integrating with them, finally integrating our intelligent technology into
ourselves in a posthuman synthesis, amplifying our abilities and extending
Profound technological innovation should excite rather
than frightens us. We would do well to welcome constructive change,
expanding our horizons, exploring new territory boldly and inventively.
Careful and cautious development of powerful technologies makes sense, but
we should neither stifle evolutionary advancement nor cringe before the
unfamiliar. Timidity and stagnation are ignoble, uninspiring responses.
Humans can surge ahead — riding the waves of future shock — rather
than stagnating or reverting to primitivism. Intelligent use of bio- nano-
and information technologies and the opening of new frontiers in space,
can remove resource constraints and discharge environmental pressures.
The coming years and decades will bring enormous
changes that will vastly expand our opportunities and abilities,
transforming our lives for the better. This technological transformation
will be accelerated by life extending biosciences, biochemical and genetic
engineering, intelligence intensifiers, smarter interfaces to swifter
computers, worldwide data networks, virtual reality, intelligent agents,
pervasive, affective, and instinctual computing systems, neuroscience,
artificial life, and molecular nanotechnologies.
5. OPEN SOCIETY
Extropic societies are open societies that protect the
free exchange of ideas, the freedom to criticize, and the liberty to
experiment. Coercively suppressing bad ideas can be as dangerous as the
bad ideas themselves. Better ideas must be allowed to emerge in our
cultures through an evolutionary process of creation, mutation, and
critical selection. The freedom of expression of an open society is best
protected by a social order characterized by voluntary relationships and
exchanges. In advocating open societies we oppose self-proclaimed and
imposed "authorities", and we are leery of coercive political
solutions, unquestioning obedience to leaders, and inflexible, excessive
hierarchies that smother initiative and intelligence.
We can apply critical rationalism to society by holding
all institutions and processes open to continued improvement. Sustained
progress and effective, rational decision-making require the diverse
sources of information and differing perspectives that flourish in open
societies. Centralized command of behavior constrains exploration,
diversity, and dissenting opinion. We can pursue extropic goals in
numerous types of open social orders but not in theocracies or
authoritarian or totalitarian systems.
Societies with pervasive and coercively enforced
centralized control cannot allow dissent and diversity. Yet open societies
can allow institutions of all kinds to exist — whether participatory,
autonomy-maximizing institutions or hierarchical, bureaucratic
institutions. Within an open society individuals, through their voluntary
consent, may choose to submit themselves to more restrictive arrangements
in the form of clubs, private communities, or corporate entities. Open
societies allow more rigidly organized social structures to exist so long
as individuals are free to leave. By serving as a framework within which
social experimentation can proceed, open societies encourage exploration,
innovation, and progress.
Open societies avoids utopian plans for "the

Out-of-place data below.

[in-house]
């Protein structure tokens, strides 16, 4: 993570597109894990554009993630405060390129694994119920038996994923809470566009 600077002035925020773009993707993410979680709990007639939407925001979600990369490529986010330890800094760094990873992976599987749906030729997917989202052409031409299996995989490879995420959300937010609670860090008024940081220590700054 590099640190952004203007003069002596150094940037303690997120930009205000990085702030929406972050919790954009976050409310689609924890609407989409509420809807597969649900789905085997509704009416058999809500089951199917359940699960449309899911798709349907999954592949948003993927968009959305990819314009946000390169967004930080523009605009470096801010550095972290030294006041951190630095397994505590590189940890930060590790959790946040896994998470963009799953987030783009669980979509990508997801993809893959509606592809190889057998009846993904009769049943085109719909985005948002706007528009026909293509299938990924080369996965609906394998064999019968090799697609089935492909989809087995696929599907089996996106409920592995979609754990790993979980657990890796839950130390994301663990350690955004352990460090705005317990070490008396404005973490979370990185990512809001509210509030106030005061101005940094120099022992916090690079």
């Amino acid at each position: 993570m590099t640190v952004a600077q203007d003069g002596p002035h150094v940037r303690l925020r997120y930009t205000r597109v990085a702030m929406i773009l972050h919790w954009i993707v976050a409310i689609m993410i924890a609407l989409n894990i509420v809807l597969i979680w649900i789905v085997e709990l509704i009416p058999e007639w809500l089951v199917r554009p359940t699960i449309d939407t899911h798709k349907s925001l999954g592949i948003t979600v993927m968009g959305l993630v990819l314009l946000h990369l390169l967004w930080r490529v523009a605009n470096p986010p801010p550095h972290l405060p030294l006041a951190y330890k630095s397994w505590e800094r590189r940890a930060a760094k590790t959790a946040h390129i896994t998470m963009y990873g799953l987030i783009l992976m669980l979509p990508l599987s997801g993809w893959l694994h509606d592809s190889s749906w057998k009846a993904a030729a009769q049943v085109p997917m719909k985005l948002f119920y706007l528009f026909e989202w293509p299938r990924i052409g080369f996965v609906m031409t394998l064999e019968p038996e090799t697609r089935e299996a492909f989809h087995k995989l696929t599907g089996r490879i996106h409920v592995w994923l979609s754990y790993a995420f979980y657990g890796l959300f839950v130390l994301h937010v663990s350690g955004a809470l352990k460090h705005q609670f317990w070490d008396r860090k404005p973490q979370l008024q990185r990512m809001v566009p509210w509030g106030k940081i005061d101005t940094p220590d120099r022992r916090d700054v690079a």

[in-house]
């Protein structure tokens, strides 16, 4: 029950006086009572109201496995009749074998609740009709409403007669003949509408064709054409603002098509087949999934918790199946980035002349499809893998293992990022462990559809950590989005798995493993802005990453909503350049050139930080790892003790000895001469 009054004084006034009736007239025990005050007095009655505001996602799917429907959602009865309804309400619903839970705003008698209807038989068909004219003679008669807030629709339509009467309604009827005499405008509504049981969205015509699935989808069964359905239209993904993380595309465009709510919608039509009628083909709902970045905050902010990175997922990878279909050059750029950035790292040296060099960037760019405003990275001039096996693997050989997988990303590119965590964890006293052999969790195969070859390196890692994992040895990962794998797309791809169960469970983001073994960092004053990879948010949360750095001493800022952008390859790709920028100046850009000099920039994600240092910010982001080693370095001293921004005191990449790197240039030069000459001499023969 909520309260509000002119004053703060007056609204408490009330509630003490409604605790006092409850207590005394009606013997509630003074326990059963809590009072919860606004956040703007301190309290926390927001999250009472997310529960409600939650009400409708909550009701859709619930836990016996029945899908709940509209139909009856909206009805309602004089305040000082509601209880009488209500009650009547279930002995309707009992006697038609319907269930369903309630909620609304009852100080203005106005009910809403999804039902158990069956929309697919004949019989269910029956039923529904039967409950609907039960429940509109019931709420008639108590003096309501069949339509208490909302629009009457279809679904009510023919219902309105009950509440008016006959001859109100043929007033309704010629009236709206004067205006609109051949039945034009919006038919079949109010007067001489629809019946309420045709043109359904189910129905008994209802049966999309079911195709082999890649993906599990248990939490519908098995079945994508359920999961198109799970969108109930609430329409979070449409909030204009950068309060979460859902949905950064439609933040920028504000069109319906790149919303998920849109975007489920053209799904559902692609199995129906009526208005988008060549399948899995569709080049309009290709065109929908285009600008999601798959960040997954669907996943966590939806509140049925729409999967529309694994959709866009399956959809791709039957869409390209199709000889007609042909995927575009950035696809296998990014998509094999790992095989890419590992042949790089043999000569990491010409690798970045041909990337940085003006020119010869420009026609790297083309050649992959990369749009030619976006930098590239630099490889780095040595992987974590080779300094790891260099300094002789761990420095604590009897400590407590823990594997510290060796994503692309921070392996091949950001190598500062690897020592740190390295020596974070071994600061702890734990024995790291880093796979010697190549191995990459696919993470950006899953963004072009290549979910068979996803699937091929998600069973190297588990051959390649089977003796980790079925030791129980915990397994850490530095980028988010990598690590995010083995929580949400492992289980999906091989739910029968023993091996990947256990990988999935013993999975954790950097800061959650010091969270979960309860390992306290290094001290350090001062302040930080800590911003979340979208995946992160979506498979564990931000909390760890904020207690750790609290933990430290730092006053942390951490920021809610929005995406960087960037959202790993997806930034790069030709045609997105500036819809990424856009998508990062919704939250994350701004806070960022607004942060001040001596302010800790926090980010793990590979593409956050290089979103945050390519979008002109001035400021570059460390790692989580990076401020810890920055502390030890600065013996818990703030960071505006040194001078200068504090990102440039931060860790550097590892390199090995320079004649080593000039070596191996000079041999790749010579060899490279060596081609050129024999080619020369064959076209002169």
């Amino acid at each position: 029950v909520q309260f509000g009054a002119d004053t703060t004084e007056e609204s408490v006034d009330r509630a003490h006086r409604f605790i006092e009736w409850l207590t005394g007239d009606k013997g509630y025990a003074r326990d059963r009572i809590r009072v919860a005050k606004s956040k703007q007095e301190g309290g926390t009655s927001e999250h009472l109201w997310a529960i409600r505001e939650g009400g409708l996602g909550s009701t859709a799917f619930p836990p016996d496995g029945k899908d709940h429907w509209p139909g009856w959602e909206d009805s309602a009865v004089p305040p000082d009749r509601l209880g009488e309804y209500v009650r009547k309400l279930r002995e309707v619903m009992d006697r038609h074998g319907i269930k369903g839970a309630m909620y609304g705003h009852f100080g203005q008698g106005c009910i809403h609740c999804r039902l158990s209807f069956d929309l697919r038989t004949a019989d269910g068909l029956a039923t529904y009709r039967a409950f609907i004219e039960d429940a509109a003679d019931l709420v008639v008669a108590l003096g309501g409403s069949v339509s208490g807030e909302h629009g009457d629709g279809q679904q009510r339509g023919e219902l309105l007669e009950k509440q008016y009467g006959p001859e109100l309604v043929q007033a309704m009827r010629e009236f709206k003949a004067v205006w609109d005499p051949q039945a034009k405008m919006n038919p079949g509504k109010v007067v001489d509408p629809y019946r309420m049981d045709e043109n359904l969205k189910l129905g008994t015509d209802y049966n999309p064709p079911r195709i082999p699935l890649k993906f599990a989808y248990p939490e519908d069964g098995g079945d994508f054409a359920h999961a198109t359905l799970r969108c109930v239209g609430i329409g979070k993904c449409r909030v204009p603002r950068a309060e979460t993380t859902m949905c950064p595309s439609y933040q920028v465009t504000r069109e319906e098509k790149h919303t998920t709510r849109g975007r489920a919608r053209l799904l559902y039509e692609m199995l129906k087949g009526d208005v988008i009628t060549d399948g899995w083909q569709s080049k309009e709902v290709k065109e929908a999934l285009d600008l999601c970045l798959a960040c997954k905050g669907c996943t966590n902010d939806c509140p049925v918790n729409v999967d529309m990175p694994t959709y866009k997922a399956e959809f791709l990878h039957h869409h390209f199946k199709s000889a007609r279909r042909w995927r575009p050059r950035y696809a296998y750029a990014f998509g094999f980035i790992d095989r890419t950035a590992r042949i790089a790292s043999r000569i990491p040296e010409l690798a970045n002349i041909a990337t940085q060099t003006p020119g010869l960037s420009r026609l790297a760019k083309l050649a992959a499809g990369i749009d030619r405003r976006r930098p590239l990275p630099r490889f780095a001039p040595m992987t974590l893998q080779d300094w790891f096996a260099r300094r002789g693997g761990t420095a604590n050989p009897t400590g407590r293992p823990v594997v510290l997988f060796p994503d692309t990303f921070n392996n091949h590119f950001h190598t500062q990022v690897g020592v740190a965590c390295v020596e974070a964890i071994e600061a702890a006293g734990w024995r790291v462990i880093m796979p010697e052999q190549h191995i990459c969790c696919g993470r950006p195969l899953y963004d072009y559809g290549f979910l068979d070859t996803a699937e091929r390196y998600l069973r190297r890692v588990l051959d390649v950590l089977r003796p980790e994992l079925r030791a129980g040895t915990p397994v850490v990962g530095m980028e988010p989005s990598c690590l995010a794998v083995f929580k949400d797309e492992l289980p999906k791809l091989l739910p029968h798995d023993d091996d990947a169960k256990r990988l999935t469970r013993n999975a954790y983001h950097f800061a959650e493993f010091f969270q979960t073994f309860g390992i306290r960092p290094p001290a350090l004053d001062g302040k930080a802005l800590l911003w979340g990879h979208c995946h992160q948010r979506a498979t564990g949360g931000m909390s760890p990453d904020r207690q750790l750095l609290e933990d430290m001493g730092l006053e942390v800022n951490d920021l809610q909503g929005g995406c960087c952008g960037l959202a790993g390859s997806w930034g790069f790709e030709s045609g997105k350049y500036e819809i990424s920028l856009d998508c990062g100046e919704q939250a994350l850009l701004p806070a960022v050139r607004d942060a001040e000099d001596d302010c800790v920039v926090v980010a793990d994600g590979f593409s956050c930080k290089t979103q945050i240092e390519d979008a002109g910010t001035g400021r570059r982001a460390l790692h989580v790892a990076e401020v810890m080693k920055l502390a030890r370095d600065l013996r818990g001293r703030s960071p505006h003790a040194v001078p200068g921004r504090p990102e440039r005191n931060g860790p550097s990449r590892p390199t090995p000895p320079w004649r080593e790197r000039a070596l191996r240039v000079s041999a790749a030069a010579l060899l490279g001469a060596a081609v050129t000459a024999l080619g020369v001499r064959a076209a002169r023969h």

perfect society", instead appreciating the diversity in values,
lifestyle preferences, and approaches to solving problems. In place of the
static perfection of a utopia, we might imagine a dynamic "extropia"
— an open, evolving framework allowing individuals and voluntary
groupings to form the institutions and social forms they prefer. Even
where we find some of those choices mistaken or foolish, open societies
affirm the value of a system that allows all ideas to be tried with the
consent of those involved.
Extropic thinking conflicts with the technocratic idea
of coercive central control by insular, self-proclaimed experts. No group
of experts can understand and control the endless complexity of an economy
and society composed of other individuals like themselves. Unlike utopians
of all stripes, extropic individuals and institutions do not seek to
control the details of people’s lives or the forms and functions of
institutions according to a grand over-arching plan.
Since we all live in society, we are deeply concerned
with its improvement. But that improvement must respect the individual.
Social engineering should be piecemeal as we enhance institutions one by
one on a voluntary basis, not through a centrally planned coercive
implementation of a single vision. We are right to seek to continually
improve social institutions and economic mechanisms. Yet we must recognize
the difficulties in improving complex systems. We need to be radical in
intent but cautious in approach, being aware that alterations to complex
systems bring unintended consequences. Simultaneous experimentation with
numerous possible solutions and improvements — social parallel
processing — works better than utopian centrally administered
Law and government are not ends in themselves but means
to happiness and progress. In advocating open societies we do not attach
ourselves to any particular laws or economic structures as ultimate ends.
We will favor those laws and policies which at any time seem most
conducive to maintaining and expanding the openness and progress of
society. Fostering open societies means opposing dangerous concentrations
of coercive power and favoring the rule of law instead of the arbitrary
rule of authorities. Because coercive power corrupts and leads to the
suppression of alternative ideas and practices, we need to apply rules and
laws equally to legislators and enforcers without exception. Open